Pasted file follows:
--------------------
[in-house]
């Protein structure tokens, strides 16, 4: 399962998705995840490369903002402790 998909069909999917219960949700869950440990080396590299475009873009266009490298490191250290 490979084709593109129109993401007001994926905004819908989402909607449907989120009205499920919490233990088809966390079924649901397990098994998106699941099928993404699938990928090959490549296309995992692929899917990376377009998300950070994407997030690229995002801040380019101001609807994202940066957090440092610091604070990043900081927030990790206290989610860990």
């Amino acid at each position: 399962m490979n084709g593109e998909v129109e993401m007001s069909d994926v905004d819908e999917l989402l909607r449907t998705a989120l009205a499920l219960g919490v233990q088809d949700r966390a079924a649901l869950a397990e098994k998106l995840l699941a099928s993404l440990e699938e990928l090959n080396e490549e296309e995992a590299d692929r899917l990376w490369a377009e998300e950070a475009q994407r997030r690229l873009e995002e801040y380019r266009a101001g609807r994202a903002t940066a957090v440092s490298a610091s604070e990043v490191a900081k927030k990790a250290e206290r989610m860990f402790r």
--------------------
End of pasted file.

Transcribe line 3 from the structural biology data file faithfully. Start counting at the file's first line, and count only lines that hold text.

């Amino acid at each position: 399962m490979n084709g593109e998909v129109e993401m007001s069909d994926v905004d819908e999917l989402l909607r449907t998705a989120l009205a499920l219960g919490v233990q088809d949700r966390a079924a649901l869950a397990e098994k998106l995840l699941a099928s993404l440990e699938e990928l090959n080396e490549e296309e995992a590299d692929r899917l990376w490369a377009e998300e950070a475009q994407r997030r690229l873009e995002e801040y380019r266009a101001g609807r994202a903002t940066a957090v440092s490298a610091s604070e990043v490191a900081k927030k990790a250290e206290r989610m860990f402790r």